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Chris Hennes

Scotch Whisky: The Topic

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I have had two of Glenrothes whiskies...

i am farily sure the first was the "Select Reserve" and I happened to enjoy it, esp the value it was at its price point.

Most recently I am finishing a bottle i bought myself for my 30th Birthday.."1987" it says on the bottle, and would have to say it is in the top two for favorite whisky I've tried this year, and falls somewhere in the top ten of whiskies I have tried over the last 15 years or so...

sadly i have only one wee dram remaining...

for $25 I would certainly invest in a bottle...worth a go...

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Spent a bit of time at the liquor store (Town Wine & Spirits in East Providence for locals) and had the good fortune to taste two very good, and very different, single malts. The Laphroaig 18 was a real shock to someone used to its younger sibling: smooth and creamy, but still in the same smoky family. Loved it. A very different bottle, the Balvenie Madeira cask strength, was soft, fruity, creamy, a great balance of scotch and madeira elements. I almost grabbed it instead of the Macallan cask strength I went to get. Maybe next time.

What other scotches have people been grabbing this holiday season? I really wanted to swim around in the Taliskers....


Chris Amirault

camirault@eGstaff.org

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Sir Luscious got gator belts and patty melts

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I just picked up a bottle of the Yamazaki 12 (not strictly a Scotch of course, but that's the flavor profile...): it's fascinating stuff. Very rich, with a complex flavor sequence as you first taste it. I'm looking forward to trying the 18 next, I think. I'm a big fan of the Laphroaig 12, so it sounds like I should play around with the 18 as well. Then there's that bottle of Macallan 25 just sitting there biding its time...


Chris Hennes
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chennes@egullet.org

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I bought a bottle of Clynelish 14 year old. I think I'll open it tomorrow evening and offer a bit to Santa if he has a little time to spare.

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Spent a bit of time at the liquor store (Town Wine & Spirits in East Providence for locals) and had the good fortune to taste two very good, and very different, single malts. The Laphroaig 18 was a real shock to someone used to its younger sibling: smooth and creamy, but still in the same smoky family. Loved it. A very different bottle, the Balvenie Madeira cask strength, was soft, fruity, creamy, a great balance of scotch and madeira elements. I almost grabbed it instead of the Macallan cask strength I went to get. Maybe next time.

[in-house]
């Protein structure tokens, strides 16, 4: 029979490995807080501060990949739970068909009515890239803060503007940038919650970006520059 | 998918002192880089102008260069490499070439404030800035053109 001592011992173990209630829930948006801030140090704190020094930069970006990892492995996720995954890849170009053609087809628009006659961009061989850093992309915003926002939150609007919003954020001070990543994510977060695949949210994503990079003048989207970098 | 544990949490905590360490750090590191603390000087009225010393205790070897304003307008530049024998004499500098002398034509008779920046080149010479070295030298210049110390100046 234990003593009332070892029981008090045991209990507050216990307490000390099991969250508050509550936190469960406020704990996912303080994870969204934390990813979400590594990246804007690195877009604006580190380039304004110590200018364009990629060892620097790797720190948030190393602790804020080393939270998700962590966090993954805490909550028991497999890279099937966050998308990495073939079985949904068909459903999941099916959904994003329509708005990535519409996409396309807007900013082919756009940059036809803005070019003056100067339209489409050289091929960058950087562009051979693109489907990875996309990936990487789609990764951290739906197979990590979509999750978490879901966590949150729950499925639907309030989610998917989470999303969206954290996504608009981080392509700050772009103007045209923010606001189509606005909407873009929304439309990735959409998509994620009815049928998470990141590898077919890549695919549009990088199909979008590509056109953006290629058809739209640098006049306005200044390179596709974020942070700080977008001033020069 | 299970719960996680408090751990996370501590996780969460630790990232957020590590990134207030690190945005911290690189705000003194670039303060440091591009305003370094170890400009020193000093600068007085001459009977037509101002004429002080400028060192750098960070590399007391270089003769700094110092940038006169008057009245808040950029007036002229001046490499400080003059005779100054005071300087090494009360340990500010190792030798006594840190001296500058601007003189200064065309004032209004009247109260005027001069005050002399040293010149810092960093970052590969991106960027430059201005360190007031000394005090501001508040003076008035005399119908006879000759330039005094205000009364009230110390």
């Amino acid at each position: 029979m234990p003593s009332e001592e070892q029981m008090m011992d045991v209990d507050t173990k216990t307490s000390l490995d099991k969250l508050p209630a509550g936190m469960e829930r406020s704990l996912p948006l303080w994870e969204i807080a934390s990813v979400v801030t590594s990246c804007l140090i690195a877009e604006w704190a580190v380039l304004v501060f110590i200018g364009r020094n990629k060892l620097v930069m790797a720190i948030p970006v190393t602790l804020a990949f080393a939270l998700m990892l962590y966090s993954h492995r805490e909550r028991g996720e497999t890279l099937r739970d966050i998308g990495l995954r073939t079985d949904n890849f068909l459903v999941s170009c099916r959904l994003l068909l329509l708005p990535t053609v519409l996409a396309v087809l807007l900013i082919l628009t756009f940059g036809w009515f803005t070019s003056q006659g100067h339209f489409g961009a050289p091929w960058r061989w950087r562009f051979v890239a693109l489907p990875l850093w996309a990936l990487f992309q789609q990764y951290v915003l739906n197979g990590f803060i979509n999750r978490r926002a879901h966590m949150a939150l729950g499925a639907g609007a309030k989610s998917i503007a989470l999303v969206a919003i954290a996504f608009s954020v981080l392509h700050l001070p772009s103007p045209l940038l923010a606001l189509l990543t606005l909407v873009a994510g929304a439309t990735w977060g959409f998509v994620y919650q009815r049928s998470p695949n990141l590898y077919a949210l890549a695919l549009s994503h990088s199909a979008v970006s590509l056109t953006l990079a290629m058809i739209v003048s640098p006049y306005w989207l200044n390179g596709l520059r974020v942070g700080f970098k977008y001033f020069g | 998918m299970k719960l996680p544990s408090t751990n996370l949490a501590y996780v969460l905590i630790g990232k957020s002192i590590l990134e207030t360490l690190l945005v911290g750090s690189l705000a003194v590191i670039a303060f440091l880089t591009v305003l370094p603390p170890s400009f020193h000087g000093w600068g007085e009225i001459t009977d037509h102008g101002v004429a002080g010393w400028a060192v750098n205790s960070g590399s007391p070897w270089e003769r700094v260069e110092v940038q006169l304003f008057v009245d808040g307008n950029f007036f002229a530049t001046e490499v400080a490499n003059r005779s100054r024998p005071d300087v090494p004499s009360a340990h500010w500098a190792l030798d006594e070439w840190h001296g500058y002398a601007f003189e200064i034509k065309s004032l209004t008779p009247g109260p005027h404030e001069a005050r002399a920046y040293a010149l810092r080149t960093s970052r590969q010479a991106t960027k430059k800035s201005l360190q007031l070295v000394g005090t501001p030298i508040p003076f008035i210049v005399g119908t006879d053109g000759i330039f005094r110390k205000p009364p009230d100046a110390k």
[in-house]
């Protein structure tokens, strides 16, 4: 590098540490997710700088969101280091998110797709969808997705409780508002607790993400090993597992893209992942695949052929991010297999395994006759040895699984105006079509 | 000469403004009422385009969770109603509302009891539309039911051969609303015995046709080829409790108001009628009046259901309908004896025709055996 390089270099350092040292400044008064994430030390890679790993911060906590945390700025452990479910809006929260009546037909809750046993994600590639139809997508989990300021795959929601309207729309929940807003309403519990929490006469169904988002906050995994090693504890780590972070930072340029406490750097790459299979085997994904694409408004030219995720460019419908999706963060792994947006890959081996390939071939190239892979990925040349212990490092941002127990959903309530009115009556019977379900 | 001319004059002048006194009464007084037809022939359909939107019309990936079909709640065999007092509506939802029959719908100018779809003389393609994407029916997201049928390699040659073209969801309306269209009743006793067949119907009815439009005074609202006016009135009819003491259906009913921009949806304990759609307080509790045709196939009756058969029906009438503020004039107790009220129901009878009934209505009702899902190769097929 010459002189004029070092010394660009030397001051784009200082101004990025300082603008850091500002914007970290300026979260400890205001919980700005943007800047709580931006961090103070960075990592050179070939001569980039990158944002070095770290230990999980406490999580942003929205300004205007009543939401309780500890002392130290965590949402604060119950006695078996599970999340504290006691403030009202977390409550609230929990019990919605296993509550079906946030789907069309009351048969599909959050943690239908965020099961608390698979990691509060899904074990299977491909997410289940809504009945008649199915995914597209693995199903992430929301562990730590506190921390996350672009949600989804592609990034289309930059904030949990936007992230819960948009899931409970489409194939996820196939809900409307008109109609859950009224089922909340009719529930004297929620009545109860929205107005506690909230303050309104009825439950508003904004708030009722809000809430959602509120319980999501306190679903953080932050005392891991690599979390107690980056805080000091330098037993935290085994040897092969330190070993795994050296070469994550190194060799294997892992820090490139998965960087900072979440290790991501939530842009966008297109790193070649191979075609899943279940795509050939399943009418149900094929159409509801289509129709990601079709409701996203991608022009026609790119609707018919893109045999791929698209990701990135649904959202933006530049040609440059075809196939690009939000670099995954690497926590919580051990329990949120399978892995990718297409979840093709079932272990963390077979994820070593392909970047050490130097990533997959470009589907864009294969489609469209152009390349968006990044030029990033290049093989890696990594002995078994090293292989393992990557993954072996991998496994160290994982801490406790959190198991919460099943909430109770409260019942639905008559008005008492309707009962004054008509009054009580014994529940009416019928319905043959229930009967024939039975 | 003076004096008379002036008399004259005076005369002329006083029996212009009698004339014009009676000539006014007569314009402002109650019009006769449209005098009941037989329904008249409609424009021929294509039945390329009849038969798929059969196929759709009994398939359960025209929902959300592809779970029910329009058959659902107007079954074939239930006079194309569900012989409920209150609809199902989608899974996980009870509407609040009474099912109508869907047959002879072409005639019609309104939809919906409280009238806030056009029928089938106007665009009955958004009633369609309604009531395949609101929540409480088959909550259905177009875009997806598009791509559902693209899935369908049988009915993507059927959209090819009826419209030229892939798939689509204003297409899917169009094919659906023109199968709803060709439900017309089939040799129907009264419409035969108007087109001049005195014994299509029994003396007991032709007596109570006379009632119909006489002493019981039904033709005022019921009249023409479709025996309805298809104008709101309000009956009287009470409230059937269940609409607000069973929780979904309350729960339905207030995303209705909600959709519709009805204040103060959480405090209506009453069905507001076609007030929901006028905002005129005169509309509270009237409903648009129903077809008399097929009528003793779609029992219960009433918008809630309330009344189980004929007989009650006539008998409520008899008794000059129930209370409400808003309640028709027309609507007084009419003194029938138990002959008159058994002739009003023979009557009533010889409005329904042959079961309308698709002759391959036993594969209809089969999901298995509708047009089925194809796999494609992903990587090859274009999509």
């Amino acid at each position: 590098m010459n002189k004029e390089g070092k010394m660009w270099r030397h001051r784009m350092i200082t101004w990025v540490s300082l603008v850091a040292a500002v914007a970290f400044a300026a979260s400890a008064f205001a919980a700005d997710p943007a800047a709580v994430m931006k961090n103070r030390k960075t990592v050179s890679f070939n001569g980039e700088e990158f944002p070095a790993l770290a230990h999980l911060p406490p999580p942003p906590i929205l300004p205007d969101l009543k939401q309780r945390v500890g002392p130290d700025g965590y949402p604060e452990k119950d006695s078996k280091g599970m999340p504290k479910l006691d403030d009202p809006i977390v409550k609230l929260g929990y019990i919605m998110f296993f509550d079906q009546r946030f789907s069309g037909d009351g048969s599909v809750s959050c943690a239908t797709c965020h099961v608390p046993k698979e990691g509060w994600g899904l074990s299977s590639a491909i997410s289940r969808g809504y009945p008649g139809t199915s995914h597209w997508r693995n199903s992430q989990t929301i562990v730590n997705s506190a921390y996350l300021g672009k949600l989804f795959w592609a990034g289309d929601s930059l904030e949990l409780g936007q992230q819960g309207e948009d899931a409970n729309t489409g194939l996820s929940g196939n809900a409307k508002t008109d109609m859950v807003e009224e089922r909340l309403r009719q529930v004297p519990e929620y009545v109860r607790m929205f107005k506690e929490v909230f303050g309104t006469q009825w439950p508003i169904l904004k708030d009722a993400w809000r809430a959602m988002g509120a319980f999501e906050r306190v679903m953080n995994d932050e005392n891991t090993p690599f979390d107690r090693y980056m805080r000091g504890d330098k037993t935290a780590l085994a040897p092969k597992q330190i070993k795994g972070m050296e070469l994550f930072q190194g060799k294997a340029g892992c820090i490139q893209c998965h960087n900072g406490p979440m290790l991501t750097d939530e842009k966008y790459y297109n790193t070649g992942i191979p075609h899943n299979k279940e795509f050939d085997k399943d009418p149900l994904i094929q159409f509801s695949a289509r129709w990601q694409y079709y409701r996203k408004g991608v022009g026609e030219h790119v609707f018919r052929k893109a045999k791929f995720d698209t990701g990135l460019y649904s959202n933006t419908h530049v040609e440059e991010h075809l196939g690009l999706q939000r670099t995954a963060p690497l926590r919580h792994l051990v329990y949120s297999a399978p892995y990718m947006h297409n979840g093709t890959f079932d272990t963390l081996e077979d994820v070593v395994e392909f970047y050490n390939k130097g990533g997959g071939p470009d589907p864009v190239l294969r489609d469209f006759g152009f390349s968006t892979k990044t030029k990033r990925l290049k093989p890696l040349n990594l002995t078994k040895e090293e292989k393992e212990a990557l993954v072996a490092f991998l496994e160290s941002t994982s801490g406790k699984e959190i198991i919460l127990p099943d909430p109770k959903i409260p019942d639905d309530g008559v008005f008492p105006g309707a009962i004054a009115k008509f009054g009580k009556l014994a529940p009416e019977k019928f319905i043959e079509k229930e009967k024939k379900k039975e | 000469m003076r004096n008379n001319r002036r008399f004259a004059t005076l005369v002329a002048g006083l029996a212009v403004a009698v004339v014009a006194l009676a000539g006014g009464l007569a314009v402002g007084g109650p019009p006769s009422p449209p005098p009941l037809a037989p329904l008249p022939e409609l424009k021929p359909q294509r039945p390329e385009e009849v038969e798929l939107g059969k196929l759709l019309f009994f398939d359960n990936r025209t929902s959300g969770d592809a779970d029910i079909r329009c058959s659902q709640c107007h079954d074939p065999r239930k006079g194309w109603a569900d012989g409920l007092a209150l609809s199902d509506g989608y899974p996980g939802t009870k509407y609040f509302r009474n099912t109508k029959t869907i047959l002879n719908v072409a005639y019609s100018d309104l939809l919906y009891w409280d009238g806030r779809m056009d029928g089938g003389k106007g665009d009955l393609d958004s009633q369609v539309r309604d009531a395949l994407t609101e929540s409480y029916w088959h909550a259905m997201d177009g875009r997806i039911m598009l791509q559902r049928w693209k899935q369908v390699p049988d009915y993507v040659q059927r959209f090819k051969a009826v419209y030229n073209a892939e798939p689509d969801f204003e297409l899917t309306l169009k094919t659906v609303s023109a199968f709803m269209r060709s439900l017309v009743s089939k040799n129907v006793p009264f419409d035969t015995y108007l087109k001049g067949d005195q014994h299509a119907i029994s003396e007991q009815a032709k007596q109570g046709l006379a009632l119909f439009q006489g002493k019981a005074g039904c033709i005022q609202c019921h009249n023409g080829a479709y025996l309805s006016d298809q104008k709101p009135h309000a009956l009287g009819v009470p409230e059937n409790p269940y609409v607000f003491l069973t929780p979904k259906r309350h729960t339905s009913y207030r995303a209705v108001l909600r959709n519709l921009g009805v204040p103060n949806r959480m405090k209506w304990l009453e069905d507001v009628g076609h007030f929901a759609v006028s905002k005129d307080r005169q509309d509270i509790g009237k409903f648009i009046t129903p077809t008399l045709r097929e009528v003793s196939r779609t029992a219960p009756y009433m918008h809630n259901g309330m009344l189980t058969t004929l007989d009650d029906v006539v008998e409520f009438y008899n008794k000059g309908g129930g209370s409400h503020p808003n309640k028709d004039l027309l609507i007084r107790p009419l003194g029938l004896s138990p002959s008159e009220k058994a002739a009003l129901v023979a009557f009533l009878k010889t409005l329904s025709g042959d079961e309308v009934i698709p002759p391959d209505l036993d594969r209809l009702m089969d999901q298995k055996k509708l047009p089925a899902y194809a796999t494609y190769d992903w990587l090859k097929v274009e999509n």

What other scotches have people been grabbing this holiday season? I really wanted to swim around in the Taliskers....

It was Chivas Royal Salute & Ardbeg Supernova for me this season. These two couldn't be more dichotomous if they tried: the former, aged & blended for maximum suaveness, the latter carrying no age statement but packing 58.9% abv & 100+ ppm of peat.

I also picked up some Black Grouse to have around as a standard pour -- anyone had this stuff? I know its sibling is popular around here, but had never heard of this version. The label claims that it's a smokier, peatier Grouse, which at $30/1.75L was enough for me.

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I also picked up some Black Grouse to have around as a standard pour -- anyone had this stuff? I know its sibling is popular around here, but had never heard of this version. The label claims that it's a smokier, peatier Grouse, which at $30/1.75L was enough for me.

Never heard of it but that sounds awesome, I'll have to keep an eye out.


Andy Arrington

Journeyman Drinksmith

Twitter--@LoneStarBarman

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I've always been disappointed in this malt, though I recognise that places me squarely in the minority. I guess when I go Islay, I want something big, deep, rumbling, and expansively challenging, whereas I always find Lagavulin's offering exceedingly refined and eminently drinkable. Sure it's smoke & it's peat, but it almost plays like a Speyside on the palate.

I've discovered that this is a big problem with people when it comes to whisky in that they try and pigeon hole an expected flavour profile into a specific region.

It's true that every region generally has a stamp of a particular profile but it's wrong to look at a sole region for that profile as you will find gems in other regions that give you exactly what you're looking for.

For example, there's some fantastic smoked/peated malts from the Highlands that are definitely worth checking out, and even in Speyside something like the BenRiach Curiositas will give you what you're looking for without being an Islay malt...